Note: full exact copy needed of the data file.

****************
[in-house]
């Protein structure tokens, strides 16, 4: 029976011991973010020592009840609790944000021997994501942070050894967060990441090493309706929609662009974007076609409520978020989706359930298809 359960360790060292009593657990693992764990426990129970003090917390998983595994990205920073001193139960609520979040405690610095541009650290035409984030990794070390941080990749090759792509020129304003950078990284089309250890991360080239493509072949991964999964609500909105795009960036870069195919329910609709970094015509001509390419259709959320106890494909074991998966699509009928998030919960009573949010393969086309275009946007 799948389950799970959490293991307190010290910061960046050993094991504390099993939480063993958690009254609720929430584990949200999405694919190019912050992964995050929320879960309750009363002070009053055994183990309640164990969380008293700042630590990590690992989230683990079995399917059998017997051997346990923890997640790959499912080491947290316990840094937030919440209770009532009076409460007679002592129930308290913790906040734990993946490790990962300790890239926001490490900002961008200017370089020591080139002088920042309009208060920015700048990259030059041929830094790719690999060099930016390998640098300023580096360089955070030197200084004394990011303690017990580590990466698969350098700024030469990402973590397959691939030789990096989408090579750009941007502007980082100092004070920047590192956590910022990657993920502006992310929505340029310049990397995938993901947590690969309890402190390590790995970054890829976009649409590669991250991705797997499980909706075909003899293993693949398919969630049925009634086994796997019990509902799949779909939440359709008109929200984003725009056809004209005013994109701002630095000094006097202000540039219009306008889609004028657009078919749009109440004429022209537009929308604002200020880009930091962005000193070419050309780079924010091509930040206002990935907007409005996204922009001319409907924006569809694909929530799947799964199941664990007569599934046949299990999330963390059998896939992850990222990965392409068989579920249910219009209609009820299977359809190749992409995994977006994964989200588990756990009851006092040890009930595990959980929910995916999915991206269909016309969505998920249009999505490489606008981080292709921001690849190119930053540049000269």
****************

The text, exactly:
[in-house]
């Protein structure tokens, strides 16, 4: 029976011991973010020592009840609790944000021997994501942070050894967060990441090493309706929609662009974007076609409520978020989706359930298809 359960360790060292009593657990693992764990426990129970003090917390998983595994990205920073001193139960609520979040405690610095541009650290035409984030990794070390941080990749090759792509020129304003950078990284089309250890991360080239493509072949991964999964609500909105795009960036870069195919329910609709970094015509001509390419259709959320106890494909074991998966699509009928998030919960009573949010393969086309275009946007 799948389950799970959490293991307190010290910061960046050993094991504390099993939480063993958690009254609720929430584990949200999405694919190019912050992964995050929320879960309750009363002070009053055994183990309640164990969380008293700042630590990590690992989230683990079995399917059998017997051997346990923890997640790959499912080491947290316990840094937030919440209770009532009076409460007679002592129930308290913790906040734990993946490790990962300790890239926001490490900002961008200017370089020591080139002088920042309009208060920015700048990259030059041929830094790719690999060099930016390998640098300023580096360089955070030197200084004394990011303690017990580590990466698969350098700024030469990402973590397959691939030789990096989408090579750009941007502007980082100092004070920047590192956590910022990657993920502006992310929505340029310049990397995938993901947590690969309890402190390590790995970054890829976009649409590669991250991705797997499980909706075909003899293993693949398919969630049925009634086994796997019990509902799949779909939440359709008109929200984003725009056809004209005013994109701002630095000094006097202000540039219009306008889609004028657009078919749009109440004429022209537009929308604002200020880009930091962005000193070419050309780079924010091509930040206002990935907007409005996204922009001319409907924006569809694909929530799947799964199941664990007569599934046949299990999330963390059998896939992850990222990965392409068989579920249910219009209609009820299977359809190749992409995994977006994964989200588990756990009851006092040890009930595990959980929910995916999915991206269909016309969505998920249009999505490489606008981080292709921001690849190119930053540049000269």